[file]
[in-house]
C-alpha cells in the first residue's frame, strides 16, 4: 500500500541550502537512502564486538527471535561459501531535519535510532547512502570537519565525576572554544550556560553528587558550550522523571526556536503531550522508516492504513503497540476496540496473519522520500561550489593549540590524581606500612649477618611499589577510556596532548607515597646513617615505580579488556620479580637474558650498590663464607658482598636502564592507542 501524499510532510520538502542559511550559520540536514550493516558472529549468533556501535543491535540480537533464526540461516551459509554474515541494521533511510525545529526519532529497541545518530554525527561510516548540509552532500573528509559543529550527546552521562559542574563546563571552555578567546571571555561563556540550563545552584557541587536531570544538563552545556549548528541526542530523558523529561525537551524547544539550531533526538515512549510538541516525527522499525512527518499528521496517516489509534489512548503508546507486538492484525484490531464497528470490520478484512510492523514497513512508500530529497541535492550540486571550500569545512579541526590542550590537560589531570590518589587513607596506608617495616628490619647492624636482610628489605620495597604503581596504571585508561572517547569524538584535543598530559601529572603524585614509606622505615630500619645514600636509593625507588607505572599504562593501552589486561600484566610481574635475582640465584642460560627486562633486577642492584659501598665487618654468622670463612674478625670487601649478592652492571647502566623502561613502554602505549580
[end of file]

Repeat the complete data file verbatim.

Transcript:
[in-house]
C-alpha cells in the first residue's frame, strides 16, 4: 500500500541550502537512502564486538527471535561459501531535519535510532547512502570537519565525576572554544550556560553528587558550550522523571526556536503531550522508516492504513503497540476496540496473519522520500561550489593549540590524581606500612649477618611499589577510556596532548607515597646513617615505580579488556620479580637474558650498590663464607658482598636502564592507542 501524499510532510520538502542559511550559520540536514550493516558472529549468533556501535543491535540480537533464526540461516551459509554474515541494521533511510525545529526519532529497541545518530554525527561510516548540509552532500573528509559543529550527546552521562559542574563546563571552555578567546571571555561563556540550563545552584557541587536531570544538563552545556549548528541526542530523558523529561525537551524547544539550531533526538515512549510538541516525527522499525512527518499528521496517516489509534489512548503508546507486538492484525484490531464497528470490520478484512510492523514497513512508500530529497541535492550540486571550500569545512579541526590542550590537560589531570590518589587513607596506608617495616628490619647492624636482610628489605620495597604503581596504571585508561572517547569524538584535543598530559601529572603524585614509606622505615630500619645514600636509593625507588607505572599504562593501552589486561600484566610481574635475582640465584642460560627486562633486577642492584659501598665487618654468622670463612674478625670487601649478592652492571647502566623502561613502554602505549580